Patient Centered Care Example #2. A patient in a dentist’s office suddenly complains. He’s frustrated that every year, he pays $200 for a periodontal cleaning. It’s not the price that bothers him, but rather, that the hygienist lectures him with each visit for not flossing properly, and consistently suggests he drink less coffee. After a discussion, the hygienist observes the patient’s flossing technique and confirms that he does in fact floss correctly. Further, she makes a note in his chart that he’s not a coffee drinker. The hygienist consults the periodontist, and together they determine that the patient experiences more staining and tartar buildup for innate physiological reasons. The patient’s file is changed so the hygienist no longer counsels him on flossing or coffee drinking.

Patient Centered Care Example #3. A physician takes a few minutes to understand a patient’s concerns with finances, working two jobs, and diet challenges. He admits the patient faces serious hurdles to getting well. He refers the patient to a fitness coach who works with the patient’s hectic lifestyle to introduce and maintain more healthy choices. During subsequent visits to the same doctor, the patient continues to feel heard and understood. As a consequence, he adheres more strictly to his diabetes medication regimen.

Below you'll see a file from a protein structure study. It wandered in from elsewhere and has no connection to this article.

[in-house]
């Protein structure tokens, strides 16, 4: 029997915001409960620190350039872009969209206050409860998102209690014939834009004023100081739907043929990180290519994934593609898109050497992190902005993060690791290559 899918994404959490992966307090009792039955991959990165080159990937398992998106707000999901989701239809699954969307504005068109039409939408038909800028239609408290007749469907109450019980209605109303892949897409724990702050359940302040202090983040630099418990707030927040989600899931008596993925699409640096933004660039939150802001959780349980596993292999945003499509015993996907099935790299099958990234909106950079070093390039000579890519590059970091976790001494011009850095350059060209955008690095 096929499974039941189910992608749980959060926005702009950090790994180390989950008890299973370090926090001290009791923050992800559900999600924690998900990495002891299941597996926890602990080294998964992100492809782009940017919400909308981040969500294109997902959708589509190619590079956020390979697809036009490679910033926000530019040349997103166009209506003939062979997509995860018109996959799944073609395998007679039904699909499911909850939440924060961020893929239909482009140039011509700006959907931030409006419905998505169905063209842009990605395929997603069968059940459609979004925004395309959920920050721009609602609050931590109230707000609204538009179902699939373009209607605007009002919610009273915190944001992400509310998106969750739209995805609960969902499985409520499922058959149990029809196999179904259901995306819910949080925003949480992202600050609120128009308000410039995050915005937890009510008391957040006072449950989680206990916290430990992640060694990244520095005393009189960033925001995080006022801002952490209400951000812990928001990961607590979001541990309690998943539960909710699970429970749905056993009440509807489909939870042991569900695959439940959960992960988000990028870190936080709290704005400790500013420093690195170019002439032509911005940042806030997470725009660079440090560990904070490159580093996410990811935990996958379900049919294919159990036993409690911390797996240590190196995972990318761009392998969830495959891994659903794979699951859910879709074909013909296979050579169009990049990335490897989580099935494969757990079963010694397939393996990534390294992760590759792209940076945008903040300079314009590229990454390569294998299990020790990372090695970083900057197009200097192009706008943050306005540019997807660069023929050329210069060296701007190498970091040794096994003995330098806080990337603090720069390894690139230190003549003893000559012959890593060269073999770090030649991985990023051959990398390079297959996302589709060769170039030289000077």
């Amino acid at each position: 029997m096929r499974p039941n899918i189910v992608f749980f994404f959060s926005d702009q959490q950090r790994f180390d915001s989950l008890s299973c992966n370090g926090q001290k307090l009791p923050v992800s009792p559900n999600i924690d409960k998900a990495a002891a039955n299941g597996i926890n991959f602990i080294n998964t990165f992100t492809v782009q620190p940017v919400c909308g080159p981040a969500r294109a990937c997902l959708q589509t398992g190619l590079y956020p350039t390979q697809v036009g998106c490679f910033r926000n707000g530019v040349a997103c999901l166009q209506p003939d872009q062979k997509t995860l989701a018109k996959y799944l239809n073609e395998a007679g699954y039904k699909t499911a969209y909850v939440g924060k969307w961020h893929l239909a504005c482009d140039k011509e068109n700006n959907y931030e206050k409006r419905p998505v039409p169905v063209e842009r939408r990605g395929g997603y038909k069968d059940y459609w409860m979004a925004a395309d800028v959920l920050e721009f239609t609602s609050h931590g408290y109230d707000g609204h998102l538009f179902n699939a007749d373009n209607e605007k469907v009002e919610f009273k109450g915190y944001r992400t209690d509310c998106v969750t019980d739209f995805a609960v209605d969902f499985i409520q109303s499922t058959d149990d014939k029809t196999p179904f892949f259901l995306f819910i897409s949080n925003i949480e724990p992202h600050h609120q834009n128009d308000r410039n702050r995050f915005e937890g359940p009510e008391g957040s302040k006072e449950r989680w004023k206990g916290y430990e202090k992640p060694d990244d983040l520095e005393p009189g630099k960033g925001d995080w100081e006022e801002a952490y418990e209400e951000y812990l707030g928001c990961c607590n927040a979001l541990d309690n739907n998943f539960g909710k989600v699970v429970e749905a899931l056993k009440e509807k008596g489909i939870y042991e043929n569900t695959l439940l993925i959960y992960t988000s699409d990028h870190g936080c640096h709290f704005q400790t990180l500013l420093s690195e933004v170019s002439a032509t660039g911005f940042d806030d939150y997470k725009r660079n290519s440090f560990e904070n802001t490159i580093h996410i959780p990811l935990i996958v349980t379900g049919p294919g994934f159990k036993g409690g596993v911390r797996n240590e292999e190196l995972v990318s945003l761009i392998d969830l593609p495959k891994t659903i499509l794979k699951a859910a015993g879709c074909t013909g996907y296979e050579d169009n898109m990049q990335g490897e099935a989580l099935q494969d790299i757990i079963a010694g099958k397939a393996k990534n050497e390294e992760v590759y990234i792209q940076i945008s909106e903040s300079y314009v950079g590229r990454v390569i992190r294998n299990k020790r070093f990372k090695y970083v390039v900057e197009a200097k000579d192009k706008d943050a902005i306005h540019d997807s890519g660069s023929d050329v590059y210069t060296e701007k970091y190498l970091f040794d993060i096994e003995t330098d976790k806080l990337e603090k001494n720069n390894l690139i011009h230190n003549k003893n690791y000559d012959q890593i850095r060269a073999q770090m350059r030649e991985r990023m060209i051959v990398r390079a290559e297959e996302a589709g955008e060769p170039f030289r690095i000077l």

Here’s a 20-minute TED Talk that explores patient centered care from the point of view of Dave Moen at TEDxUMN.


This article provides an overview of patient centered care, including its definition and key principles. It explores why concepts like empathy and communication are so much more than just “good ideas” to make a patient feel good. In fact, the science shows that empathy, communication, and solid provider-patient relationships can align the patient and the health care pro. This forges them into a team with concurrent goals, and ultimately fosters better patient adherence to medical instruction.